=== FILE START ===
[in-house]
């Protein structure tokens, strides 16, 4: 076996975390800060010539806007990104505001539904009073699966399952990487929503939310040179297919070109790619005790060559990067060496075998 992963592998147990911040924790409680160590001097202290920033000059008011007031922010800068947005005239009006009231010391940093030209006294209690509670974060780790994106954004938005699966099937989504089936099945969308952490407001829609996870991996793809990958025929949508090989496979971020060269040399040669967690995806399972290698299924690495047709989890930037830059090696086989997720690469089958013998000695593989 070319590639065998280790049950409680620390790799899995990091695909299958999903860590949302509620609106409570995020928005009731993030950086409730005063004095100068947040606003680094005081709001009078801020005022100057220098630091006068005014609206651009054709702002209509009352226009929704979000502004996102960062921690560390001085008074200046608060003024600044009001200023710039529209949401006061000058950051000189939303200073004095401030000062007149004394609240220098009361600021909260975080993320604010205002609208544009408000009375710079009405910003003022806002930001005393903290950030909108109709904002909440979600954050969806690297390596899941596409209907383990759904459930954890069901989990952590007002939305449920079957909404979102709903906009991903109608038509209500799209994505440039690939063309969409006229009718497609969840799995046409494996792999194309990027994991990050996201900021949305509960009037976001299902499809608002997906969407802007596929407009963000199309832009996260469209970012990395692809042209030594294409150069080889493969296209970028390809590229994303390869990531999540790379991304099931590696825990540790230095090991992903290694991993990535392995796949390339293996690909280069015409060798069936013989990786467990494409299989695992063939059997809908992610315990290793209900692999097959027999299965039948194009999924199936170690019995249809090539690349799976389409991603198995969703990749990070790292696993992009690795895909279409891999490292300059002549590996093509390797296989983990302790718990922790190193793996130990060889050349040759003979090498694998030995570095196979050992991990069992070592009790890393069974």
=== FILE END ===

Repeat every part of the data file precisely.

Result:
[in-house]
């Protein structure tokens, strides 16, 4: 076996975390800060010539806007990104505001539904009073699966399952990487929503939310040179297919070109790619005790060559990067060496075998 992963592998147990911040924790409680160590001097202290920033000059008011007031922010800068947005005239009006009231010391940093030209006294209690509670974060780790994106954004938005699966099937989504089936099945969308952490407001829609996870991996793809990958025929949508090989496979971020060269040399040669967690995806399972290698299924690495047709989890930037830059090696086989997720690469089958013998000695593989 070319590639065998280790049950409680620390790799899995990091695909299958999903860590949302509620609106409570995020928005009731993030950086409730005063004095100068947040606003680094005081709001009078801020005022100057220098630091006068005014609206651009054709702002209509009352226009929704979000502004996102960062921690560390001085008074200046608060003024600044009001200023710039529209949401006061000058950051000189939303200073004095401030000062007149004394609240220098009361600021909260975080993320604010205002609208544009408000009375710079009405910003003022806002930001005393903290950030909108109709904002909440979600954050969806690297390596899941596409209907383990759904459930954890069901989990952590007002939305449920079957909404979102709903906009991903109608038509209500799209994505440039690939063309969409006229009718497609969840799995046409494996792999194309990027994991990050996201900021949305509960009037976001299902499809608002997906969407802007596929407009963000199309832009996260469209970012990395692809042209030594294409150069080889493969296209970028390809590229994303390869990531999540790379991304099931590696825990540790230095090991992903290694991993990535392995796949390339293996690909280069015409060798069936013989990786467990494409299989695992063939059997809908992610315990290793209900692999097959027999299965039948194009999924199936170690019995249809090539690349799976389409991603198995969703990749990070790292696993992009690795895909279409891999490292300059002549590996093509390797296989983990302790718990922790190193793996130990060889050349040759003979090498694998030995570095196979050992991990069992070592009790890393069974």